Associating Research to Resonating Frameworks
HEC Professor Rodolphe Durand presented a keynote speech entitled “Purpose: Why, Why?” It focused on his years of research on purposeful leadership. “This might sound like an unusual title but I wanted to discuss the importance of purpose, an idea which has become a growing phenomenon these past years,” explained the Academic Director of HEC’s Society & Organization Institute. “The exchange at the workshop was interesting because everyone was bringing his or her own perspective and clarifications about purpose. The question is: ‘Has it become a buzzword or is it at the core of a firm’s very being? If so, then it’s also at the core of its governance bodies and its top management.”
During his presentation, Durand insisted on the need to listen and respond to the major business actors, citing the example of former Danone CEO Emmanuel Faber. The latter’s questioning of activist hedge funds and their impact on ESG led to a major research paper by Durand with widespread media response. “I’m opening up more and more to business practitioners and actors. There’s a tendency in academia to stay amongst ourselves, using our own jargon and conceptual definitions. That’s good in the sense that we are very precise but, at the same time, maybe the questions we explore are miniscule and not so relevant, after all. So, I was encouraging everyone at the workshop to associate their research questions to some resonating framework in order to bring some answers to the issues that are preoccupying practitioners and that we can tackle in a scientific way.”
‘Solutions’ that Can Create New Problems
Someone who needs no convincing on this approach was fellow keynote speaker Corinne Post. As a world authority on diversity management, notably on women and boards, she has strongly advocated for researchers to create closer ties and communicate more meaningfully with the public, policymakers and organizations. “As scholars, we need to reflect on why we are studying the questions we study. How are we contributing to the public discourse around these issues? What might be the unintended consequences of our research? How can we better communicate?” So many questions that Post encouraged the workshop to explore in the editions to come.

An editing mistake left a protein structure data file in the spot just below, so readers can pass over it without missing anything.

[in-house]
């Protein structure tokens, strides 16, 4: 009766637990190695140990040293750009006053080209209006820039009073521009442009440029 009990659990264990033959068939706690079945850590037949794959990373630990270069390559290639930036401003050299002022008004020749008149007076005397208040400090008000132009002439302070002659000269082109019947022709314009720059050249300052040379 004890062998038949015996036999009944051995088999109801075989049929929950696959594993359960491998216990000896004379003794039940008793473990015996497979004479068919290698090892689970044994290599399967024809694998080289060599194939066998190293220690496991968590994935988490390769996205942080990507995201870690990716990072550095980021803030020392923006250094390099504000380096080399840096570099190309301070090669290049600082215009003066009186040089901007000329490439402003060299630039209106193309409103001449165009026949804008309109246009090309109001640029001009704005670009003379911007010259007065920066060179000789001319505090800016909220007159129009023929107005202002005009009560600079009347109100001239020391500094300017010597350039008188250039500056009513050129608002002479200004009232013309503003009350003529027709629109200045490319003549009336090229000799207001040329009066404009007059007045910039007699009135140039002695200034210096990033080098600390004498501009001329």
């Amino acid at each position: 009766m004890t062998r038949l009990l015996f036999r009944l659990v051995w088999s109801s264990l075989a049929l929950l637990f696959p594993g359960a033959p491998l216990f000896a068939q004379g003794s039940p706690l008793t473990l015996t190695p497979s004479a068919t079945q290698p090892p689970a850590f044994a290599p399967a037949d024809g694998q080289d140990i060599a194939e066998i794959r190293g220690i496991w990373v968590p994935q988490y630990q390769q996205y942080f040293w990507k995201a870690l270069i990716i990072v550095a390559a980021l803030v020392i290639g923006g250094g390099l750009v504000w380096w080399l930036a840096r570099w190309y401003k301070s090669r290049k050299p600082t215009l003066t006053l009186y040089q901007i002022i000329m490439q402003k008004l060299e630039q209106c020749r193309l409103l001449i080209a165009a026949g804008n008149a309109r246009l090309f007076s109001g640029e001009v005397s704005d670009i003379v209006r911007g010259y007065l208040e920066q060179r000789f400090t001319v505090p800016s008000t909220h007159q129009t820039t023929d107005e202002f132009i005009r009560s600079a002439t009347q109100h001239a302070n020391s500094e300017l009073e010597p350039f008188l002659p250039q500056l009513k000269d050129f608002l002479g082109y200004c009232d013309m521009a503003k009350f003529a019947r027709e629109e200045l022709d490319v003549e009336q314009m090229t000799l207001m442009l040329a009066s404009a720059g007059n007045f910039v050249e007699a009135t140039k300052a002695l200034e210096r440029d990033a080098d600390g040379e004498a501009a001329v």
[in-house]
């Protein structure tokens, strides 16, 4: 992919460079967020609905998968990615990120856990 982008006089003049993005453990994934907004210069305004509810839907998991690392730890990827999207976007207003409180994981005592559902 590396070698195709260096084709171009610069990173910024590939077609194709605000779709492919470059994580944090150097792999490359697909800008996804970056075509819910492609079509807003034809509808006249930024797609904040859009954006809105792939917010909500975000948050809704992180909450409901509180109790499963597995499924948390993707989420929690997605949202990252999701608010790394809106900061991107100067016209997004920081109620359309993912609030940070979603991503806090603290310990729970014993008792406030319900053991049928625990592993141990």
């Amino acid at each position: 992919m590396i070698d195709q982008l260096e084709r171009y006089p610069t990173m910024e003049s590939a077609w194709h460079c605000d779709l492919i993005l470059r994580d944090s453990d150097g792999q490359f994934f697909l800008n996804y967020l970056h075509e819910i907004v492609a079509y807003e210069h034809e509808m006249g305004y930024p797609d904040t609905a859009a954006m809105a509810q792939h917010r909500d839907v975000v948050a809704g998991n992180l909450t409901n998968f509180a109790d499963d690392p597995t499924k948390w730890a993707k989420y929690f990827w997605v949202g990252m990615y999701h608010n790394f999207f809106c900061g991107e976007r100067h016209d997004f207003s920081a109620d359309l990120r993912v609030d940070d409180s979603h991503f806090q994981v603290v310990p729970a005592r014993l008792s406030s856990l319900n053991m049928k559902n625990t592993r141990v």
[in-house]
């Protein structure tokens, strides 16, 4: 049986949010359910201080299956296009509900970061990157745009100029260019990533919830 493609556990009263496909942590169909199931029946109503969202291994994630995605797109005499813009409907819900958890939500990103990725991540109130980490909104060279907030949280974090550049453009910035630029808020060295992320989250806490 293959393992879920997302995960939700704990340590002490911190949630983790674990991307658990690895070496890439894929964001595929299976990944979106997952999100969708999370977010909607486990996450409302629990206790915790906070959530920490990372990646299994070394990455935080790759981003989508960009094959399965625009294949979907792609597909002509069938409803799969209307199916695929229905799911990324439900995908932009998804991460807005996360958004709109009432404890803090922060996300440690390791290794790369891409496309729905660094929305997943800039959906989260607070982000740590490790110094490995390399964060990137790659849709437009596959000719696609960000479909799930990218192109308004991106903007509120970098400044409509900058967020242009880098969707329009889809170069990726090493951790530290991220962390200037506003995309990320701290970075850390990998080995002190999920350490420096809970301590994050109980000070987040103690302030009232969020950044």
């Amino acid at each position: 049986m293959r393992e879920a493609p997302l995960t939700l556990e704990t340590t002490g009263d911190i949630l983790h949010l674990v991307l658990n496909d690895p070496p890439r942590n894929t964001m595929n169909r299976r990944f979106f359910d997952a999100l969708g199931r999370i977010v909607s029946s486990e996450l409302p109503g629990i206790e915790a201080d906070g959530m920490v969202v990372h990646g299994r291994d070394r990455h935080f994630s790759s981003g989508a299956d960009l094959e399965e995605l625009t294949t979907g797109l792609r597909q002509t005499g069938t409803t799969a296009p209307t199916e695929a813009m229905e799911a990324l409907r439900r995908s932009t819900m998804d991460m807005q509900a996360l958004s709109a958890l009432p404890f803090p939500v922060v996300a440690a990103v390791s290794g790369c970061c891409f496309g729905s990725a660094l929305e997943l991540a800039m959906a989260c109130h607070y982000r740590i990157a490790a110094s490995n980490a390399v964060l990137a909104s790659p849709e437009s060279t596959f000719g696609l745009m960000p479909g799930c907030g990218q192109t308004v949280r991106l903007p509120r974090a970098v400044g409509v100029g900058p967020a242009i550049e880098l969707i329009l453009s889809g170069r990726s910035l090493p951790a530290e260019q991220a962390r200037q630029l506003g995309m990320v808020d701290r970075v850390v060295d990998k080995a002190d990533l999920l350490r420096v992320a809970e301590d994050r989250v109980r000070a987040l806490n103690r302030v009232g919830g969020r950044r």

Her own cutting-edge research was lauded by Georg Wernicke in his preamble to Post’s keynote session. The Villanova academic called her paper “Gender Diversity in Strategic Leadership: Striving for more Sustainable and More Socially and Politically Responsible Research”. We asked Post why, precisely, did she introduce the notion of “striving” in her title? “Because I think these are systemic problems,” said Post. “And there’s not just one solution to these problems, right? Even leaders who are trying to solve the issues start creating new ones, like this notion of more women representation in boards. You have efforts at policy level to have targets which are well intentioned… but then there are these potentially negative outcomes as well. For example, in our research, we find that evaluations of female directors are harsher than men when firms under-perform.
The co-author of “What Changes After Women Enter Top Management Teams?” continued: “More generally, some of the simplifications we make in this research risk unduly reinforcing stereotypes about men and women." So, ‘striving’, because we need to keep thinking about that bigger picture when we embark on research in this field. I realized that just the feasibility of one particular project will never resolve the issue, we should strive to create a body of knowledge that can help us address these larger issues.”